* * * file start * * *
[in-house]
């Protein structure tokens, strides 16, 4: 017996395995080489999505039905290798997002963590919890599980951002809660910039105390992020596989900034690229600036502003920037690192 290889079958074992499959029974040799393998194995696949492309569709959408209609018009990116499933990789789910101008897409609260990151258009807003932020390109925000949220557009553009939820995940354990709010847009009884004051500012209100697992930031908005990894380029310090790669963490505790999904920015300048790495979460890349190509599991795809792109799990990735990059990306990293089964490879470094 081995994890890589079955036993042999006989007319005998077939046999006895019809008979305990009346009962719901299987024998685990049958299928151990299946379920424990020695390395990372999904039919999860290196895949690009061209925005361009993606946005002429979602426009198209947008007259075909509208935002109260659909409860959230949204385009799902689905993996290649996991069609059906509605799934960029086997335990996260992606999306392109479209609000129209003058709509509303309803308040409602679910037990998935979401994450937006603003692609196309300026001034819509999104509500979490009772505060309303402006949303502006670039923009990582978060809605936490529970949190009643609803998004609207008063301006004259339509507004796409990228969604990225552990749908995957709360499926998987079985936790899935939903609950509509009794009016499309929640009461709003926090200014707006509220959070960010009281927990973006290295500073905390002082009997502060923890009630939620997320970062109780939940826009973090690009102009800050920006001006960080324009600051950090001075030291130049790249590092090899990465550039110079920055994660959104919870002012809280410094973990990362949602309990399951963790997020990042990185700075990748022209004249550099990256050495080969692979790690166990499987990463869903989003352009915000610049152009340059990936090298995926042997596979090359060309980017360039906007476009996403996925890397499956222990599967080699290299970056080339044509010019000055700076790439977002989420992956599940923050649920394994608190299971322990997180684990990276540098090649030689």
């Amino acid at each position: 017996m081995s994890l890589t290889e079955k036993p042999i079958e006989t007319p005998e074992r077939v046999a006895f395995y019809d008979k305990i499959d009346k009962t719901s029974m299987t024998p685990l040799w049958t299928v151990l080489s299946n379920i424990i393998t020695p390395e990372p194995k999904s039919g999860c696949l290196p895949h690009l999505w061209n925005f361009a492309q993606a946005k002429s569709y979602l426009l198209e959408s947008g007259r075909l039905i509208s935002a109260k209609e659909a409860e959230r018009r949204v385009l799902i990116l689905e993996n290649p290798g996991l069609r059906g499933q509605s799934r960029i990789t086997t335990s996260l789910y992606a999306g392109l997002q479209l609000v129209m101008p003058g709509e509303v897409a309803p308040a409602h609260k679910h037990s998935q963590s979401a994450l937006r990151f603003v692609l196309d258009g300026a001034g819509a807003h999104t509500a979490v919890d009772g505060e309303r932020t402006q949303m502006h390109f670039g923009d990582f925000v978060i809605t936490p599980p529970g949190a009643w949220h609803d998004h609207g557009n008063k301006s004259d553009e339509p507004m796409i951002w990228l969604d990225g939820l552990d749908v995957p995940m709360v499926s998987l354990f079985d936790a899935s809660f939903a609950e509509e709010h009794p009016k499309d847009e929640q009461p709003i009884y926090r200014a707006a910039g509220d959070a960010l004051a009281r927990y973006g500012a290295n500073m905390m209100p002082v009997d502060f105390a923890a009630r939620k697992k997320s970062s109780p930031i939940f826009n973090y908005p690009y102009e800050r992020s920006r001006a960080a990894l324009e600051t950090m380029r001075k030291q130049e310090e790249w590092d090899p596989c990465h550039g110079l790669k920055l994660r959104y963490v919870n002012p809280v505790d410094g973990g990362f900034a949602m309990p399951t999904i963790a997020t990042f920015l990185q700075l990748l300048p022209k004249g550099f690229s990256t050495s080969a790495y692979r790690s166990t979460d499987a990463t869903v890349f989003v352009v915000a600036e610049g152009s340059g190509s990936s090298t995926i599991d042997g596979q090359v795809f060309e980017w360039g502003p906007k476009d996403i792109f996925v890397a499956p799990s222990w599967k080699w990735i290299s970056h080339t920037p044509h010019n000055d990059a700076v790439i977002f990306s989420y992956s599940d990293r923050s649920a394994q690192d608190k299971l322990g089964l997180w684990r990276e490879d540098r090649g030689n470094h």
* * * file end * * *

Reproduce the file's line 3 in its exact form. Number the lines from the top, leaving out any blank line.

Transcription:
């Amino acid at each position: 017996m081995s994890l890589t290889e079955k036993p042999i079958e006989t007319p005998e074992r077939v046999a006895f395995y019809d008979k305990i499959d009346k009962t719901s029974m299987t024998p685990l040799w049958t299928v151990l080489s299946n379920i424990i393998t020695p390395e990372p194995k999904s039919g999860c696949l290196p895949h690009l999505w061209n925005f361009a492309q993606a946005k002429s569709y979602l426009l198209e959408s947008g007259r075909l039905i509208s935002a109260k209609e659909a409860e959230r018009r949204v385009l799902i990116l689905e993996n290649p290798g996991l069609r059906g499933q509605s799934r960029i990789t086997t335990s996260l789910y992606a999306g392109l997002q479209l609000v129209m101008p003058g709509e509303v897409a309803p308040a409602h609260k679910h037990s998935q963590s979401a994450l937006r990151f603003v692609l196309d258009g300026a001034g819509a807003h999104t509500a979490v919890d009772g505060e309303r932020t402006q949303m502006h390109f670039g923009d990582f925000v978060i809605t936490p599980p529970g949190a009643w949220h609803d998004h609207g557009n008063k301006s004259d553009e339509p507004m796409i951002w990228l969604d990225g939820l552990d749908v995957p995940m709360v499926s998987l354990f079985d936790a899935s809660f939903a609950e509509e709010h009794p009016k499309d847009e929640q009461p709003i009884y926090r200014a707006a910039g509220d959070a960010l004051a009281r927990y973006g500012a290295n500073m905390m209100p002082v009997d502060f105390a923890a009630r939620k697992k997320s970062s109780p930031i939940f826009n973090y908005p690009y102009e800050r992020s920006r001006a960080a990894l324009e600051t950090m380029r001075k030291q130049e310090e790249w590092d090899p596989c990465h550039g110079l790669k920055l994660r959104y963490v919870n002012p809280v505790d410094g973990g990362f900034a949602m309990p399951t999904i963790a997020t990042f920015l990185q700075l990748l300048p022209k004249g550099f690229s990256t050495s080969a790495y692979r790690s166990t979460d499987a990463t869903v890349f989003v352009v915000a600036e610049g152009s340059g190509s990936s090298t995926i599991d042997g596979q090359v795809f060309e980017w360039g502003p906007k476009d996403i792109f996925v890397a499956p799990s222990w599967k080699w990735i290299s970056h080339t920037p044509h010019n000055d990059a700076v790439i977002f990306s989420y992956s599940d990293r923050s649920a394994q690192d608190k299971l322990g089964l997180w684990r990276e490879d540098r090649g030689n470094h």